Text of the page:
'I could see that Mary wasn't strong enough to help herself.
'So it was all up to me.'
If you please, ma'am? You dropped this.
Ah, yes. Thank you, my dear.
What is this very important information?
Emily Prestwick is here...in this hospital.
Her name is Mary Crane.
-But Matron Bottomly said...
-I know. She lied.
-Why would she...?
-She doesn't want to let any of us go
because we're too valuable.
She's selling foundlings into bad apprenticeships.
-I've got the proof, look.
'I'd done it. I'd actually beaten Matron!
'Or so I thought.'
You did well to tell me, Hetty. Come.
This is indeed a happy outcome.
-KNOCKING ON DOOR
-Who is it?
Colonel, I regret to inform you...
-Matron Bottomly, I'm glad you are here.
-As are we all!
This woman is a great asset to the institution.
Perhaps you will not think so shortly.
I know that you two ladies have had your differences,
but I think you'll change your mind when you hear about the donation.
-Several employers have been so impressed by our foundlings
that they have made contributions
to hospital funds as a token of their gratitude.
-The money was for hospital funds?
And it comes to just under £50.
She wanted to keep that money for herself!
Child, why would you tell such a wicked untruth?
I found the letters.
What are these letters?
They spoke of payments from the foundlings' employers.
It seemed as though someone was being bribed,
but Matron Bottomly's explanation changes everything.
She was merely accepting charitable donations for the hospital.
Why would the child come up with such a story?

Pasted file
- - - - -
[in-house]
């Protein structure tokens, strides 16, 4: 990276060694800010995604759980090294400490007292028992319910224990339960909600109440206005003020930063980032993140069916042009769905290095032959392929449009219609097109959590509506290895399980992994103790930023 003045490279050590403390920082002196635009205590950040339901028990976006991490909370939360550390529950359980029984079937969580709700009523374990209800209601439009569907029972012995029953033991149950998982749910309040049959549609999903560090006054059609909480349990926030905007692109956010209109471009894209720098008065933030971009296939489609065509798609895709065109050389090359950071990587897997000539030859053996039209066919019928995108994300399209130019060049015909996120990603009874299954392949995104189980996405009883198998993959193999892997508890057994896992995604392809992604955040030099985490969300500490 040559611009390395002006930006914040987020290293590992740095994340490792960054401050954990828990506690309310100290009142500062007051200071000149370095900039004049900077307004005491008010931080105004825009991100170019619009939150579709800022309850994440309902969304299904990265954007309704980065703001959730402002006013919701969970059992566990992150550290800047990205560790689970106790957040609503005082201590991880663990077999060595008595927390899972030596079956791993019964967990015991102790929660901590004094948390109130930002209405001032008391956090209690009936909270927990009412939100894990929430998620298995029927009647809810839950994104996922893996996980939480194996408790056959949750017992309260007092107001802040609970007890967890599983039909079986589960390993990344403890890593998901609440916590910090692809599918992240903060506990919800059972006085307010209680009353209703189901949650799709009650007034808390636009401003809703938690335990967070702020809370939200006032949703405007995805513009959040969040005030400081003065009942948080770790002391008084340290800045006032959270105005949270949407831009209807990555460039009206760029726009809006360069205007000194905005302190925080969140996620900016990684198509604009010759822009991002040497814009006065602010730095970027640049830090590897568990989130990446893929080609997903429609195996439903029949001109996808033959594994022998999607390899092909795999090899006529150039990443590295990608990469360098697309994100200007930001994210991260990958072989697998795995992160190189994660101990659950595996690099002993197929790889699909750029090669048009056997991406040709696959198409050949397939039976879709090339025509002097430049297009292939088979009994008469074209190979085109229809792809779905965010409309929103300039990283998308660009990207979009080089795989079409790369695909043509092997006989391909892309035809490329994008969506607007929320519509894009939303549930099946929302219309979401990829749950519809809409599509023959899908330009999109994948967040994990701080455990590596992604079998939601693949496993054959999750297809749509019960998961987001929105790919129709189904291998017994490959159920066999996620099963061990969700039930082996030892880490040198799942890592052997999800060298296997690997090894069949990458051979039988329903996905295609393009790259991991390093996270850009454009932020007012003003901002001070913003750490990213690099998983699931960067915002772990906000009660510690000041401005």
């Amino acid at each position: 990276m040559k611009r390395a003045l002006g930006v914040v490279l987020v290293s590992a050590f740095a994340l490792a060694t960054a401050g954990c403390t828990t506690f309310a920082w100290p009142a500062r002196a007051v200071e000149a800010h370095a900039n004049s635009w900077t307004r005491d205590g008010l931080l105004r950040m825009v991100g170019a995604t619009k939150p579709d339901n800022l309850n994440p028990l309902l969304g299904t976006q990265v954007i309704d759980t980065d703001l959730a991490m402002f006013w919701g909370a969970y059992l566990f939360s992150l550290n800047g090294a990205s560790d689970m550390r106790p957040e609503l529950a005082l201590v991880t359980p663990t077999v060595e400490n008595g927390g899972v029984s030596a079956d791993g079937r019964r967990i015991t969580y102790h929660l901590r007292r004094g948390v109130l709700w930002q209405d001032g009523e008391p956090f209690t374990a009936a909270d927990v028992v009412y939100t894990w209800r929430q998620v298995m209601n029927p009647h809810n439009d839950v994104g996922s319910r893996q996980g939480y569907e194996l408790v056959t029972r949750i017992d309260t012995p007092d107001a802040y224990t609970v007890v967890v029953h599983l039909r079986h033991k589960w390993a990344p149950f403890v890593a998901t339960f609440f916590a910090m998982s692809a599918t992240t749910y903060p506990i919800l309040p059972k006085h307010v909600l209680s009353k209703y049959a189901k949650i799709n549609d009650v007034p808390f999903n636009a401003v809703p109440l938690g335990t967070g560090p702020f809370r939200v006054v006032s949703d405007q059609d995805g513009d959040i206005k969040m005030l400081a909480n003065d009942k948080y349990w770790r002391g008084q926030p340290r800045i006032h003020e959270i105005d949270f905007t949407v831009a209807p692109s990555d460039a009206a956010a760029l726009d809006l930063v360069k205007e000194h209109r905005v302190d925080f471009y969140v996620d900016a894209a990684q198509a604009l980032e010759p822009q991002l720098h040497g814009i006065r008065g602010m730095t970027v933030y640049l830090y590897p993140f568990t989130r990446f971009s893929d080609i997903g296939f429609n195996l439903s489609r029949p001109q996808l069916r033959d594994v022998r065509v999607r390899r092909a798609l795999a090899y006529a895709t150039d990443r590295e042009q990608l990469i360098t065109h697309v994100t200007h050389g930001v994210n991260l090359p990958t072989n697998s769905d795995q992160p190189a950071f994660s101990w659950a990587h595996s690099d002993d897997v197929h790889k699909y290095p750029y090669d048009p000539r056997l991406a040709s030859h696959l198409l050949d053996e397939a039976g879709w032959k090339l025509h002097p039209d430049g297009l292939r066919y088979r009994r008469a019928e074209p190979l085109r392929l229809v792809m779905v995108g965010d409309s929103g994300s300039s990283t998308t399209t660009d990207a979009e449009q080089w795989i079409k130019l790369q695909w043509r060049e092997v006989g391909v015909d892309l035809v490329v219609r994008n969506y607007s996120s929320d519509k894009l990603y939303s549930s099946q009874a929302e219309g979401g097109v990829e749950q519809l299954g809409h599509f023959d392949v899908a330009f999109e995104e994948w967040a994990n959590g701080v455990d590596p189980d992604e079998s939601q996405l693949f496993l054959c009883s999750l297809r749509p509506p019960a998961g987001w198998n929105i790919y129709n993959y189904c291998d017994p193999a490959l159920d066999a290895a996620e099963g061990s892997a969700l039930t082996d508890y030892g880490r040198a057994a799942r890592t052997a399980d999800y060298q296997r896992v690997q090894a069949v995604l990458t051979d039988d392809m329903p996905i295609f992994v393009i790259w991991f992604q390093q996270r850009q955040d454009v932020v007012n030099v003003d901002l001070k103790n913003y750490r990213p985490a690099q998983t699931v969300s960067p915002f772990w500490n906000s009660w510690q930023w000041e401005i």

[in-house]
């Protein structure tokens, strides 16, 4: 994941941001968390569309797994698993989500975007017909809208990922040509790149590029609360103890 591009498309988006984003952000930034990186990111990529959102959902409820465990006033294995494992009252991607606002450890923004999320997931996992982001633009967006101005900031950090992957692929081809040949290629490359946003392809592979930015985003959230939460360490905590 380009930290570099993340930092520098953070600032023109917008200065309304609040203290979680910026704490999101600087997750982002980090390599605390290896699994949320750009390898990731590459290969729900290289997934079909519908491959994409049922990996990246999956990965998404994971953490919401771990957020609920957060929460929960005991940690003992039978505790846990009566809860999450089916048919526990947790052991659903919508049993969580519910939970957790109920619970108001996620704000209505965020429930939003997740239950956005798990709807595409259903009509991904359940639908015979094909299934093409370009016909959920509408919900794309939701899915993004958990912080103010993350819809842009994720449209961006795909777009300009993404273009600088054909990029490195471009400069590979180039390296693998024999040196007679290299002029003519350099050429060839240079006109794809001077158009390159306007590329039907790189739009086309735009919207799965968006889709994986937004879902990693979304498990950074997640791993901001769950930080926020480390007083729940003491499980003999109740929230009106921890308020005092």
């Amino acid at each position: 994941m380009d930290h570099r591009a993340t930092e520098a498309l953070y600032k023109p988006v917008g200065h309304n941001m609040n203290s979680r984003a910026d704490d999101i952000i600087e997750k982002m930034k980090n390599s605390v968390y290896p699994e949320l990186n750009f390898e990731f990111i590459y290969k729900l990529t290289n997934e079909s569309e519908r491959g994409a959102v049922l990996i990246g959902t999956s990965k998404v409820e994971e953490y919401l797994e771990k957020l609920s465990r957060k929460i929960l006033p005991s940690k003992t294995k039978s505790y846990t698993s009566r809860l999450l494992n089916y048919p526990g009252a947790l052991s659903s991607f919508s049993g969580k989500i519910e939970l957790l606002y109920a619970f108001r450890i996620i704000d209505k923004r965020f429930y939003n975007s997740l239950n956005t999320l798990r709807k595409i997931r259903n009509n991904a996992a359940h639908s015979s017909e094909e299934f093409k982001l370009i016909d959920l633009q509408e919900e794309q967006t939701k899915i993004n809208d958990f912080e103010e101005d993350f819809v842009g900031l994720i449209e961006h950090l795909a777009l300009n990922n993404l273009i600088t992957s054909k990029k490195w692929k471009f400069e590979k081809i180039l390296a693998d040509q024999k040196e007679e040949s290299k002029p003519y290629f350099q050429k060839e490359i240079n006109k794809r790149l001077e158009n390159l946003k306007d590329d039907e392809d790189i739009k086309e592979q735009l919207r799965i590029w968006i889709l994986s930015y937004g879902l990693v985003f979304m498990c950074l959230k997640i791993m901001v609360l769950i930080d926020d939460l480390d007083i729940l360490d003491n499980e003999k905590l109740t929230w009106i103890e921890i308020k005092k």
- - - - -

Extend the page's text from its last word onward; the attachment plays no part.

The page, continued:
Oh, this girl, Hetty Feather,
she has a very bad character.
I have often been compelled to chastise her -
this must be her attempt at revenge.
I assume the girl will be punished for her lies?
I have a plan in mind to deal with you, Hetty Feather.
THEY SING A HYMN
'By the time the next Sunday came around,
'I was still waiting to find out what dreadful punishment
'Matron had cooked up for me.
'But I'd also learned a valuable lesson
'about putting your trust in adults -
'I soon learned another lesson -
'never give up.'
How dare you come back here?
-You've been told...
-Why are you here?
-We got your letter.
Yes. The letter in which you explained you made a mistake.
That I am foundling 25621, Emily Prestwick.
-And this is my token.
How was this allowed to happen?
No-one is infallible.
Not even Matron.
The important thing is that the error has been corrected.
-You sent that letter! You must have...
I didn't think you had that in you.
I didn't, until you showed me how.
'Mary Crane was a weak, lost soul.
'But Emily Prestwick was magnificent.
'Once you know who you really are, you can do anything.
'And so I vowed to find out who Hetty Feather really was.'
I declare the first ever open day officially open!
Gid, she's here.
You really think she could be your mother?
Hetty Feather, meet Charlotte Upton.
Two tickets to the circus! We've got to bid. We have to win them!
Going once, going twice...
-You are going to India.